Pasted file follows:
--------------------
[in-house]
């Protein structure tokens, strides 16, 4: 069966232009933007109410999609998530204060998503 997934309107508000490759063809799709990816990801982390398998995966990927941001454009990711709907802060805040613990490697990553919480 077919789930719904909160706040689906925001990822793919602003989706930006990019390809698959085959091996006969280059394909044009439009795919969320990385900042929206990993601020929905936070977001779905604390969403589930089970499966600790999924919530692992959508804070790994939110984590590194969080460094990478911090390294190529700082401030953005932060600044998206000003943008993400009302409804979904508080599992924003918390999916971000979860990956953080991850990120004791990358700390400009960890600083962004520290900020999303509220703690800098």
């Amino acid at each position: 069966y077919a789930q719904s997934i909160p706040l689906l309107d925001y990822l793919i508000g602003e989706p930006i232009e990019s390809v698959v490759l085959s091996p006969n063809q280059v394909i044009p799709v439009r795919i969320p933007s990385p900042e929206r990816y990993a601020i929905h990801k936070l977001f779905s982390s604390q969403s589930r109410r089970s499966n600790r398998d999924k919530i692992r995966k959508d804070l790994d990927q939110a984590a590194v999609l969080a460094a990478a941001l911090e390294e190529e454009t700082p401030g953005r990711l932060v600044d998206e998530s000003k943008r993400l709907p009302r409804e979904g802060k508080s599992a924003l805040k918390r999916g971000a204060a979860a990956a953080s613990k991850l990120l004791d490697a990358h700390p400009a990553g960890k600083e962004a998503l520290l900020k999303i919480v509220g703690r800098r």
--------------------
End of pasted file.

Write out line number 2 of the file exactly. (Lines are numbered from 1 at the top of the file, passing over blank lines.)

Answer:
């Protein structure tokens, strides 16, 4: 069966232009933007109410999609998530204060998503 997934309107508000490759063809799709990816990801982390398998995966990927941001454009990711709907802060805040613990490697990553919480 077919789930719904909160706040689906925001990822793919602003989706930006990019390809698959085959091996006969280059394909044009439009795919969320990385900042929206990993601020929905936070977001779905604390969403589930089970499966600790999924919530692992959508804070790994939110984590590194969080460094990478911090390294190529700082401030953005932060600044998206000003943008993400009302409804979904508080599992924003918390999916971000979860990956953080991850990120004791990358700390400009960890600083962004520290900020999303509220703690800098």